The Building Tradesman Newspaper

Friday, January 31, 2014

State's construction fatalities up; injuries way up

By Marty Mulcahy, Editor

LANSING – Michigan continues to experience a relatively low rate of fatalities in the construction industry, but there was an unwelcome increase in 2013.

After a record-low of nine construction fatalities in 2012, 12 died on the job in 2013. Seven of those fatalities were caused by falls.

And, serious injury rates experienced a significant spike in fiscal year 2013.

“We’re really looking at falls, which caused the highest percentage of fatalities ever,” said Patty Meyer, director of MIOSHA’s Construction Safety and Health Division.

Causes of other fatalities in Michigan in 2013 included four “struck-by” and one “crushed.” Electrocutions are often at the top of the list of causes of fatal accidents, but there were zero in Michigan last year. Seven of the fatalities were in the commercial industry, five were in residential.

Our state is still experiencing historically low fatality rates, with 10 construction fatalities in 2011, and 11 in 2010. But as recently at 2006, there were 26 on-the-job construction fatalities in Michigan. In the 1960s, an average of 44 construction workers died on the job every year.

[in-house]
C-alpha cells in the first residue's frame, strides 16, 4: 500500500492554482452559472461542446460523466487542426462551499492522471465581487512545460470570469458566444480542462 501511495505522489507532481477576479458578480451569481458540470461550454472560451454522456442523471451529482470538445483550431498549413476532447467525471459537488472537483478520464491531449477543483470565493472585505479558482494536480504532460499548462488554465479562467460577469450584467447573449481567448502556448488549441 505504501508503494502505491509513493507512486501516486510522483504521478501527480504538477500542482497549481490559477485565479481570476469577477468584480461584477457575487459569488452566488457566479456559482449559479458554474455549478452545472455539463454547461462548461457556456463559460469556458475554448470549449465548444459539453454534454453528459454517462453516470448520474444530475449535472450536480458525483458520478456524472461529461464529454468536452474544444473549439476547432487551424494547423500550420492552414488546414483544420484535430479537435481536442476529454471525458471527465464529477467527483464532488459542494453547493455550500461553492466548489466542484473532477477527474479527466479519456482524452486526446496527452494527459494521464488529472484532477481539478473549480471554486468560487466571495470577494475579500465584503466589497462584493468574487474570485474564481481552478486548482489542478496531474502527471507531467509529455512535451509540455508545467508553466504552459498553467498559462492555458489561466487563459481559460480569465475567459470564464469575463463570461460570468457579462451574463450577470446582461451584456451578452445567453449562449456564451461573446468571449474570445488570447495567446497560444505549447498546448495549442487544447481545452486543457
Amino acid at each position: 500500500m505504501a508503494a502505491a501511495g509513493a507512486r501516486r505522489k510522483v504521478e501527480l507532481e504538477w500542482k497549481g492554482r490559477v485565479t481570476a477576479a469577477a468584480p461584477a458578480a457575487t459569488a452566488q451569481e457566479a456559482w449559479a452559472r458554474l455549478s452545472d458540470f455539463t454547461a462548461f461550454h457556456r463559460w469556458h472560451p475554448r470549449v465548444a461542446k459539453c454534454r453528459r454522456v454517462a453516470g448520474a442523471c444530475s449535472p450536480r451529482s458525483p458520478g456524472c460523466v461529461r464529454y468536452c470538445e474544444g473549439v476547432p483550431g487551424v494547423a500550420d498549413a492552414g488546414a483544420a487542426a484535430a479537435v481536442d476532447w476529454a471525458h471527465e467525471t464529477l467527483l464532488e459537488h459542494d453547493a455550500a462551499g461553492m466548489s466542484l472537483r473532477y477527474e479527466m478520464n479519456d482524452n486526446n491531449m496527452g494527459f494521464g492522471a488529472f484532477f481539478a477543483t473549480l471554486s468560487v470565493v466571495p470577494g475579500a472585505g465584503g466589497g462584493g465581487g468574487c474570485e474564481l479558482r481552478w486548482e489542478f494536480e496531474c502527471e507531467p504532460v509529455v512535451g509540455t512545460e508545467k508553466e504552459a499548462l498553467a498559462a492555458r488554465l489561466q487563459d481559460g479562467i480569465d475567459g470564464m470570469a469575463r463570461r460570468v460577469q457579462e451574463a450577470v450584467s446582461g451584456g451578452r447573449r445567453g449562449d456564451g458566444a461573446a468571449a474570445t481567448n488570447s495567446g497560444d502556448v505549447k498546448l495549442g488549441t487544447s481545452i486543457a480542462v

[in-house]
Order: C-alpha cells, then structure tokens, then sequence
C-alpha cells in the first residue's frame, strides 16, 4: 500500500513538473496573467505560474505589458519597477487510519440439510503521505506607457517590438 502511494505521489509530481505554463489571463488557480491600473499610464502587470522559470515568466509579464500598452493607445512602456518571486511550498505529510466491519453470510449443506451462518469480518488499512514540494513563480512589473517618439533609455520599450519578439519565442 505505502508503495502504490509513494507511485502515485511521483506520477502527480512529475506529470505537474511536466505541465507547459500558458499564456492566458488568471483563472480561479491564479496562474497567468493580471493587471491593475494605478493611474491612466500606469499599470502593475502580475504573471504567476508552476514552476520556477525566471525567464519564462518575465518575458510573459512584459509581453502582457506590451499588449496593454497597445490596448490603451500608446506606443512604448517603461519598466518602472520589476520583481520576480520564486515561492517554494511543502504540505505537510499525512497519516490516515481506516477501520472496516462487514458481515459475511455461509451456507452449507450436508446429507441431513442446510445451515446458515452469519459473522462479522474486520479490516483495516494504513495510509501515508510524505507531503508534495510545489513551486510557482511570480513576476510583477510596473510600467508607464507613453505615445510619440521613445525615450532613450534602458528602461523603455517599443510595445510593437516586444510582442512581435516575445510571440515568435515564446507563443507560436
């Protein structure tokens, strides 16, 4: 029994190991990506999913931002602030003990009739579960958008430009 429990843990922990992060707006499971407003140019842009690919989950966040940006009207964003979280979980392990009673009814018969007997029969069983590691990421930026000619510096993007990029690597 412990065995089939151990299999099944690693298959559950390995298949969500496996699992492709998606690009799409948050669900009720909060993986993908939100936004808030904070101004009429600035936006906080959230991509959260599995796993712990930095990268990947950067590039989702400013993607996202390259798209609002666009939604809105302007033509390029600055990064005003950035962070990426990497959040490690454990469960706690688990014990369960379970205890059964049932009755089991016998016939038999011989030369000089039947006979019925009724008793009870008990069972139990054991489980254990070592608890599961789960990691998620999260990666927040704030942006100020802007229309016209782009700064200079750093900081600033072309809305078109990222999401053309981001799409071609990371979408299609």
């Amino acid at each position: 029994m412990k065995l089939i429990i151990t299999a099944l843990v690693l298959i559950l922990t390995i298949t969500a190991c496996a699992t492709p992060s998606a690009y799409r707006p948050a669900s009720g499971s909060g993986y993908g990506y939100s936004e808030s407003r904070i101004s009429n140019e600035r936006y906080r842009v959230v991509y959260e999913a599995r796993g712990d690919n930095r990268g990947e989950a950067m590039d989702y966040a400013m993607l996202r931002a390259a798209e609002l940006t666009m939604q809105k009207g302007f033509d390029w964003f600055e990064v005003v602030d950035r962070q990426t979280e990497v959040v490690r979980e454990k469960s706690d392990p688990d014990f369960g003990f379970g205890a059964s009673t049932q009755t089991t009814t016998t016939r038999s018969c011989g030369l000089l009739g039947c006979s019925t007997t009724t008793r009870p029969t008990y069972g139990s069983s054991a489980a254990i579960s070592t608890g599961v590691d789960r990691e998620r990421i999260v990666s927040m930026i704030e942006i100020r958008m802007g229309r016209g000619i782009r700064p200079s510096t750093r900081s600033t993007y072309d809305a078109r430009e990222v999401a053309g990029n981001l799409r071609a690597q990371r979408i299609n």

Meyer said 30 percent of Michigan’s construction fatalities over the past five years have been in residential, so MIOSHA will be ramping up inspections of residential projects by a similar 30 percent.

The Michigan DART Rate (Days Away, Restricted or Transferred) measuring illness and injury on the job was among the best in the nation in fiscal year 2012, a terrific 1.5 per 100 full-time workers. In fiscal 2013, not so much – the rate jumped to 2.7.

Smaller and mid-size companies, Meyer said, are getting more attention from state construction safety inspectors. “We’re starting to focus on them because they might not have a lot of access to training, and as a result with them we more often find a higher level of noncompliance.”

Meyer said while smaller companies are getting more attention from construction safety inspectors, larger, established companies “are doing very well.” She said there are nine active MIOSHA/industry partnerships that contractors voluntarily enter into in order to make an enhanced commitment to safety. Used on larger projects, the contractors agree to things like substance abuse testing, pre-task analysis, daily “safety huddles” with subcontractors, and 100 percent commitment to fall protection and personal protective equipment.

“We have developed a lot of alliances with partners in the industry, with groups like the Laborers, the Operating Engineers, the AGC (Associated General Contractors-Michigan) and CAM (Construction Association of Michigan). “We have developed a number of initiatives, and the goal is the greater prevention of injuries and fatalities in the industry,” Meyer said.